1 Priene, at the base of an escarpment of Mycale (modern Mt. Samsun inside the Dilek Peninsula National Park), used to be a major coastal city. Its harbour has since been silted up by the Meander River. It was the earliest town built on a grid plan. Priene was a member of the Ionian League, and is believed to have had 4,000-5,000 inhabitants at its peak.
2 Miletus (Turkish: Milet), the greatest and the wealthiest of the Greek cities before the Persian invasion of the 6th century BC, was another major harbour city, its sailors having founded a huge number of colonies, especially around the Black Sea.
3 Didyma was the sanctuary of Miletus, from where visitors approached by following a sacred path of 17 km on foot. Modern Didim, formerly a village named Yenihisar surrounding the ancient site, has been developed as a resort town in the 1980s. It is now centred around the Altınkum ("golden sand") beach south of the original village and has a vibrant British expat community.
By bus tour
The easiest option is to join a bus tour from one of the travel agencies in Selçuk during the summer.
In the off-season, ask your hotel in Selçuk to arrange a private driver for 350 TL or a travel agency who will charge 450 TL (Nov 2017). The trip will take about 6½ hours, which provides ample time at each site, including the Miletus Museum. Extra time would be needed if you stop for lunch.
Priene is near the modern village of Güllübahçe, take a minibus (dolmuş) from Söke to get there.
Miletus is near the modern village of Balat, 3 km north of Akköy — take a minibus from Didim to Akköy, and walk the rest or wait for the infrequent dolmuşes on to Balat.
Didyma is just north of the modern resort town of Didim and is easily walkable from there.
It is easy to drive between the sites via the secondary road numbered 09-55 and its southern extension 09-54. The major regional highway, D525, has a number of connections with 09-55/-54 along its alignment between Söke and Milas, all clearly signposted for either Priene, Miletus, or Didyma.
Fees and permits
Each site has a separate entry fee: 5 TL for Priene, and 10 TL each for Miletus (plus an extra 5 TL for the museum on site) and Didyma.
The Museum Pass – The Aegean (75 TL, valid for 7 days) provides free entry to all three sites (as well as many others in the Aegean Region and some in Lycia), although it cannot be bought locally in any of them (better ask for it while in Ephesus).
No single town has connections to all of these sites, so you need to travel back and forth between Söke (minibuses to Güllübahçe/Priene) and Didim (walking distance to Didyma and minibuses to Balat/Miletus) if you have to use the public transport.
Within the sites themselves, walking around is likely your only option.
Its evocative hillside ruins, surrounded and partially covered by a dense pine forest, include a Temple of Athena, a small Hellenistic theatre, and parts of the city walls. Little has been reconstructed, so bring your imagination.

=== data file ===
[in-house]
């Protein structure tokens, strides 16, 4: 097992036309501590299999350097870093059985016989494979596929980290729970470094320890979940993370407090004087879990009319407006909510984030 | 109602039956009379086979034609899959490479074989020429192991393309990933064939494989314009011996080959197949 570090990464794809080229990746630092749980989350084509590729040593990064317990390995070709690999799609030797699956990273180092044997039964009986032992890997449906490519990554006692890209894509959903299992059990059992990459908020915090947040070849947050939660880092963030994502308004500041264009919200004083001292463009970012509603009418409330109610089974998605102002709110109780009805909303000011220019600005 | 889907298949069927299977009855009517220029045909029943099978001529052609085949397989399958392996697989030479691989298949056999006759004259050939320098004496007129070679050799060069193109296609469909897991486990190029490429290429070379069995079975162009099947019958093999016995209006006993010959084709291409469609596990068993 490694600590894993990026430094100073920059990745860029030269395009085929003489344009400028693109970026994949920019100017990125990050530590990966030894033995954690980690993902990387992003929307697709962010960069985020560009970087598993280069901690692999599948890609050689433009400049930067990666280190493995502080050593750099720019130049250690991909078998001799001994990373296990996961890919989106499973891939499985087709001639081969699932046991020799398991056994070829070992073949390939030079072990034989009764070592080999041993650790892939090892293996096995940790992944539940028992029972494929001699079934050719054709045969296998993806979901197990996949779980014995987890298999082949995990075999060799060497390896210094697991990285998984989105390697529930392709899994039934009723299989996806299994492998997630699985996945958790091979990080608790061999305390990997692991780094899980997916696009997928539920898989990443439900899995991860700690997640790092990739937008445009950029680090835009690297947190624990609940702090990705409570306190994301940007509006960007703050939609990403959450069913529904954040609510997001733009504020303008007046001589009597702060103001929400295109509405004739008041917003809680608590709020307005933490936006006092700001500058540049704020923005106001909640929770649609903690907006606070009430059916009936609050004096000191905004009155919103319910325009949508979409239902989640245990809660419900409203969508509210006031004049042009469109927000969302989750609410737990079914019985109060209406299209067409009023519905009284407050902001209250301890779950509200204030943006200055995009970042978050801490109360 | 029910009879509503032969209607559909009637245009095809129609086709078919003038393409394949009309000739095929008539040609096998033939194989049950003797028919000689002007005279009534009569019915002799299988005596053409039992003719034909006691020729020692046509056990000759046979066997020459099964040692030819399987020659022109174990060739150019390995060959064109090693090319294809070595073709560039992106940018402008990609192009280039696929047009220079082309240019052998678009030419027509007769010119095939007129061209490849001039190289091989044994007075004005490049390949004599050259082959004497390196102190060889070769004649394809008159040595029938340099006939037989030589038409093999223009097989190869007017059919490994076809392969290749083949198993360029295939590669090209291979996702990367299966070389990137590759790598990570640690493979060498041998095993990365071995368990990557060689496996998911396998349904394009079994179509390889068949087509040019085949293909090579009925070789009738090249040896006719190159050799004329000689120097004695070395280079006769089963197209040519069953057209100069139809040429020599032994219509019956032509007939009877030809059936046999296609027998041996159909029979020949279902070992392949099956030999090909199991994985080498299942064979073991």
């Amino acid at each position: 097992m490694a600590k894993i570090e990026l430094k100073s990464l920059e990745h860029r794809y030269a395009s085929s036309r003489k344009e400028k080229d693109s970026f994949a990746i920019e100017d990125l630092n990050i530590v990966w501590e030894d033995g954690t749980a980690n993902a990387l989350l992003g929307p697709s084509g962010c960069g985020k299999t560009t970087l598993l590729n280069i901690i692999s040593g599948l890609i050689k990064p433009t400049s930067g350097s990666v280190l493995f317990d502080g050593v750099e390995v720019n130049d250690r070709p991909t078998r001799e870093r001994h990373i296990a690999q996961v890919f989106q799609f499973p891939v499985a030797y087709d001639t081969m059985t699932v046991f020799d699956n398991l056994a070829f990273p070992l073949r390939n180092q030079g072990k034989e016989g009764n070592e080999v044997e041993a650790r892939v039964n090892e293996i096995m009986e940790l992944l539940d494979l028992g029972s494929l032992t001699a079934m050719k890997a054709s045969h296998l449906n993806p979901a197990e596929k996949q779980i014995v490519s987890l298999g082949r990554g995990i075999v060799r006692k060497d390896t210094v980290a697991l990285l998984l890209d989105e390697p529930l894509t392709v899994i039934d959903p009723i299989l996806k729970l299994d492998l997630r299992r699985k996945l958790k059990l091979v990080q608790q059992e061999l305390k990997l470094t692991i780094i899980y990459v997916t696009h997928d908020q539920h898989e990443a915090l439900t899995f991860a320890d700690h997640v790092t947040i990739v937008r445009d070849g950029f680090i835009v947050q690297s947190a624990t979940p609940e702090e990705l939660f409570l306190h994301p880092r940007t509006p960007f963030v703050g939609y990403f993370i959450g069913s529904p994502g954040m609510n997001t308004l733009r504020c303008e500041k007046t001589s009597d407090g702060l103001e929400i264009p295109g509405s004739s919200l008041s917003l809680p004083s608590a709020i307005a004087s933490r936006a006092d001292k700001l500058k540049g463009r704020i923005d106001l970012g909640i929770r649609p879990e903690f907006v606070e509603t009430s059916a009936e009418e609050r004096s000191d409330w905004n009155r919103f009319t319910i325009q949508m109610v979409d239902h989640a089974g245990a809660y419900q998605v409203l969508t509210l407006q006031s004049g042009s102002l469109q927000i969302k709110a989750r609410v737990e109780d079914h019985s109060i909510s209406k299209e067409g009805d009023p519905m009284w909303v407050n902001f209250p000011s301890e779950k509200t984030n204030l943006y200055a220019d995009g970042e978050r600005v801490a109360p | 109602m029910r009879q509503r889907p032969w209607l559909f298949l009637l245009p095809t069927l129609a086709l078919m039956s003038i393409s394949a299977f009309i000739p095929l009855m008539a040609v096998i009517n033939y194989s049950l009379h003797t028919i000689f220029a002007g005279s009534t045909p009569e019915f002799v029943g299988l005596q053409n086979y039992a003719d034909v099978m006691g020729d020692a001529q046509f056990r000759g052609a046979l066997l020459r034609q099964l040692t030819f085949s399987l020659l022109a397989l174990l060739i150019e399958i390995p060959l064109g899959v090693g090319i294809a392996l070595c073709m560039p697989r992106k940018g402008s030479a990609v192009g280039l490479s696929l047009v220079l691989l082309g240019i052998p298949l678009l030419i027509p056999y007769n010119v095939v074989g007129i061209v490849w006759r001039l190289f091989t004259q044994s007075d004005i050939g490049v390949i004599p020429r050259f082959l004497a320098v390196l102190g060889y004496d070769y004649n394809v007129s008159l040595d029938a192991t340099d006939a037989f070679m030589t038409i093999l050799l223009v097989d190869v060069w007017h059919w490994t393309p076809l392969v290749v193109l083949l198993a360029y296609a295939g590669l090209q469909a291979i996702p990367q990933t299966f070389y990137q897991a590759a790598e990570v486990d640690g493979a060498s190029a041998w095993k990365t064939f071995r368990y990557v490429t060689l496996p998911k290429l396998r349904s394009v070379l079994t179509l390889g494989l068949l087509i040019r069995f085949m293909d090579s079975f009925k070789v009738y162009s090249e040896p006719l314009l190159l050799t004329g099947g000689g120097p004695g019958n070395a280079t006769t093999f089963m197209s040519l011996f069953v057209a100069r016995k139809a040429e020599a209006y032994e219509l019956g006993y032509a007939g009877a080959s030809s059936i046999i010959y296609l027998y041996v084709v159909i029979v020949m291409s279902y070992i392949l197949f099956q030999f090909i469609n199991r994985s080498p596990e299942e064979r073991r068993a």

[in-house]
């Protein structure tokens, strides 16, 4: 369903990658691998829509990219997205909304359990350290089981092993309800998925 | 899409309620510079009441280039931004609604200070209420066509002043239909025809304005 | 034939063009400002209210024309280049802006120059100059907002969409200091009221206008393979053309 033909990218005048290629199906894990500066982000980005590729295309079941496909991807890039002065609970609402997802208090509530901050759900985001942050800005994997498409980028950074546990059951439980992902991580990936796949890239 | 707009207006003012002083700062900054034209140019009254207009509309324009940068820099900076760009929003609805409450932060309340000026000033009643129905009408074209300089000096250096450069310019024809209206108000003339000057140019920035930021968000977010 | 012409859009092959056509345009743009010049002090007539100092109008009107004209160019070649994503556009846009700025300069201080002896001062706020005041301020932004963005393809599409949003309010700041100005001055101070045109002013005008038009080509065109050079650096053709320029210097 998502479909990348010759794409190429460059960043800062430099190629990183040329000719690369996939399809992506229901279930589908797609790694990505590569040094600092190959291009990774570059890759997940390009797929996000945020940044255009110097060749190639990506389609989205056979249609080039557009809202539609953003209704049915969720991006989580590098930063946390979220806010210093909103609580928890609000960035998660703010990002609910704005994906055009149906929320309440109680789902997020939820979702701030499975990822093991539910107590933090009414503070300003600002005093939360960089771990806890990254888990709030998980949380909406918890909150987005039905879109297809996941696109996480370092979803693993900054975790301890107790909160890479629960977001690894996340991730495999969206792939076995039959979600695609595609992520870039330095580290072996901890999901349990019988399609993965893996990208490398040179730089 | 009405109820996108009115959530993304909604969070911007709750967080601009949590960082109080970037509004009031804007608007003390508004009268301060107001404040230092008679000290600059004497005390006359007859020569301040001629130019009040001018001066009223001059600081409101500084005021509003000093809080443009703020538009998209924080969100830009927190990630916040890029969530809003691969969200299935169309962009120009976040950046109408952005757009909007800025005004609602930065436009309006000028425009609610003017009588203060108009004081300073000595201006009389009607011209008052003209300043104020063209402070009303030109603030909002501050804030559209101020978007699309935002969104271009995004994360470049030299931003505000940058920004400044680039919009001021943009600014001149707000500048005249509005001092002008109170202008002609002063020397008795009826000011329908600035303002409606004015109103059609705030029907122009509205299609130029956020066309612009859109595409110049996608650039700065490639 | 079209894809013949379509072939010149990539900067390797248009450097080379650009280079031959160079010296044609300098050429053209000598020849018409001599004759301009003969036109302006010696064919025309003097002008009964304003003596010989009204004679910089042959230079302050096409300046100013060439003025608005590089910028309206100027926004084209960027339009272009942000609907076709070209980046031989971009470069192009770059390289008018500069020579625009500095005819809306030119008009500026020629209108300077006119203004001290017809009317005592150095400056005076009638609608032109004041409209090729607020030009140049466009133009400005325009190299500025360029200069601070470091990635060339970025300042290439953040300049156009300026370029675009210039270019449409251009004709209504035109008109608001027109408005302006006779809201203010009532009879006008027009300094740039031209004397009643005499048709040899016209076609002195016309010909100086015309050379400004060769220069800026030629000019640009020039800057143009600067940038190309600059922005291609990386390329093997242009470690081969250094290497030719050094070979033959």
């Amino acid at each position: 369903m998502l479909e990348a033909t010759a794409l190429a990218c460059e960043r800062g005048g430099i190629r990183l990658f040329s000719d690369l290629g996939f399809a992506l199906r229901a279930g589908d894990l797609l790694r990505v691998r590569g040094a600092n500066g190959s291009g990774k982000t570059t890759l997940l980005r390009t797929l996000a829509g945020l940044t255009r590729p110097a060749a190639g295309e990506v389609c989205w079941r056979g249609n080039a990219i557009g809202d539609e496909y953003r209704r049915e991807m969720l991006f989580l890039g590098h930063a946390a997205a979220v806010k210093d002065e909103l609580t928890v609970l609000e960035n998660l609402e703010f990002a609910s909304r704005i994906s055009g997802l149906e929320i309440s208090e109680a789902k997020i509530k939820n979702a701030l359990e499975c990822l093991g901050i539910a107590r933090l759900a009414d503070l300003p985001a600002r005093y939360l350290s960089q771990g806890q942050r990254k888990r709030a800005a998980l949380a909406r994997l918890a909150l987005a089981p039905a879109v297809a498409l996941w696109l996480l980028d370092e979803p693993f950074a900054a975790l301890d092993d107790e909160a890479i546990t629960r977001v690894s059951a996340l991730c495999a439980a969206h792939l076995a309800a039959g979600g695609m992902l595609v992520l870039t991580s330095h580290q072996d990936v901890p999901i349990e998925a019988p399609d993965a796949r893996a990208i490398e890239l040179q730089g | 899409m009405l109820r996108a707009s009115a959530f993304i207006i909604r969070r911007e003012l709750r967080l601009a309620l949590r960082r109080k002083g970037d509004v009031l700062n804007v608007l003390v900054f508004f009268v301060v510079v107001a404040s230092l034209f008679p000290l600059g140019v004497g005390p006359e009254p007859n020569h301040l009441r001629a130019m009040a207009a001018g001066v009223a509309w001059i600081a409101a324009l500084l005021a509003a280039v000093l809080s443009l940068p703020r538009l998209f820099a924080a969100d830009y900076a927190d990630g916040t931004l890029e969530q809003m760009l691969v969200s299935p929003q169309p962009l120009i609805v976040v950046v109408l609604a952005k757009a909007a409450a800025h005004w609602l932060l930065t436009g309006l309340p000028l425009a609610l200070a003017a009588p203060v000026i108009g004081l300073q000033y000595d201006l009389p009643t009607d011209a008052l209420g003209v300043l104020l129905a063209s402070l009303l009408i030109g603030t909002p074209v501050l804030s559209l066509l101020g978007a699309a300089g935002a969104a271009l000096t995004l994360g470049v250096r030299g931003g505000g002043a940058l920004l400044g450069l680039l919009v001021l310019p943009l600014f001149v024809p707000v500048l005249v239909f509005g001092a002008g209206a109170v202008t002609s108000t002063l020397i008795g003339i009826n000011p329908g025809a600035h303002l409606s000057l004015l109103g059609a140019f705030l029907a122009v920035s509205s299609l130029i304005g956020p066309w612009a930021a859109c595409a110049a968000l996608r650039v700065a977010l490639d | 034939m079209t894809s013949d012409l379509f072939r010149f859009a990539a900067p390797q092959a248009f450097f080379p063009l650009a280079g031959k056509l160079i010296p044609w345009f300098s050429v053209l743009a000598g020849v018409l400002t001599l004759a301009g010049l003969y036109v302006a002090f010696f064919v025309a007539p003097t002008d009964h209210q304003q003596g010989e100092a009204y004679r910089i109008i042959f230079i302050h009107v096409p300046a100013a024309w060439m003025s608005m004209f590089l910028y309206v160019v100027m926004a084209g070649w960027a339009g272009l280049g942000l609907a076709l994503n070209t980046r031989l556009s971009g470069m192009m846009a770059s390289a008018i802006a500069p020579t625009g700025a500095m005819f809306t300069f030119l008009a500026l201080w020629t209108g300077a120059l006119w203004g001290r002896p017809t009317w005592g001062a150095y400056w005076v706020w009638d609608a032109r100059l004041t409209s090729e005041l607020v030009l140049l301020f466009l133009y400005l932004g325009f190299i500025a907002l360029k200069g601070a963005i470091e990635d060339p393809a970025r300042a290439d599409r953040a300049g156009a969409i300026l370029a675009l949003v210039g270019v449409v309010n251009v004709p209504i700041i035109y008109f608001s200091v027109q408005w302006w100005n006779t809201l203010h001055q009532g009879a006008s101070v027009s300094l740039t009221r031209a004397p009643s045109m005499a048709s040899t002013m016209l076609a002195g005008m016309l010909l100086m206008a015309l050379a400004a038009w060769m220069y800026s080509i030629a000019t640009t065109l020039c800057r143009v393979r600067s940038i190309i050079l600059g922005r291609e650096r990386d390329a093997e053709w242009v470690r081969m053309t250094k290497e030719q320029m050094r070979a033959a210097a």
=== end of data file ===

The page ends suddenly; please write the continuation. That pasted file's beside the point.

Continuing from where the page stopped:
The Temple of Athena, funded by Alexander the Great, at the foot of an escarpment of Mycale. The five columns were erected in 1965–66 from rubble and are 3 metres (9.8 ft) short of the calculated original column height.
While you are there, you may also want to check out 1 Old Güllübahçe (Gelebeç), a pleasant hillside village of cobbled streets and stone houses (close to Priene but requires some uphill walking). The village was inhabited by the Greeks before the Greco–Turkish War of 1919–22, and an abandoned church dedicated to St. Nicholas, dating back to 1821, exists, along with its ossuary.
A well-preserved amphitheatre, an Ionic stoa along one of its main roads, and a Roman bathhouse are among the ruins to see in Miletus.
A medieval mosque built by the local Turkish kingdom of Menteşe in 1403, when the city was still inhabited, is also worth visiting at the site. Parts of the site get seasonally inundated, providing a more atmospheric feel.
There was an oracle here that was as famous as Delphi in the Hellenic world, and a colossal Temple of Apollo with much ancient Greek art, including the Medusa head which is one of the most recognized sights of the region, with its picture usually making it into the tourism brochures.
Buy and eat
Priene has no shop (or WC facilities).
At Miletus, there is a caravanserai to your right when facing the theatre. It has some stalls sell souvenirs, a WC, and a café selling food. The museum also had a small shop.
There are restaurants and souvenir shops at the entrance to the temple at Didyma.
While Didim/Didyma has a large selection of hotels and guesthouses to choose from, the other two sites do not have any. Selçuk is probably your best bet to overnight and use as a base for a visit to Priene, which is relatively far and hard to get to by public transport from Didim. You can also try your luck in Söke, a major agricultural town that is nearer.
- Doğanbey — 15 km west from Priene/Güllübahçe, Doğanbey sits on the southern slopes of the Mt. Samsun and is another former Greek village in the area. In the 1990s, some ecologically-minded urban dwellers from elsewhere "discovered" the place, buying its hitherto already well preserved stone houses, renovating them, and moving in. It is now one of the finest villages in the country.
- Ephesus — the much-better known cousin of the trio to the north is among the best preserved Greco-Roman ruins in all the Mediterranean basin.
- Milas — historically known as Mylasa, Milas is a major regional town to the southeast rich in ancient and medieval sites.
- Bodrum — Turkey's partying capital is further down the coast to the south.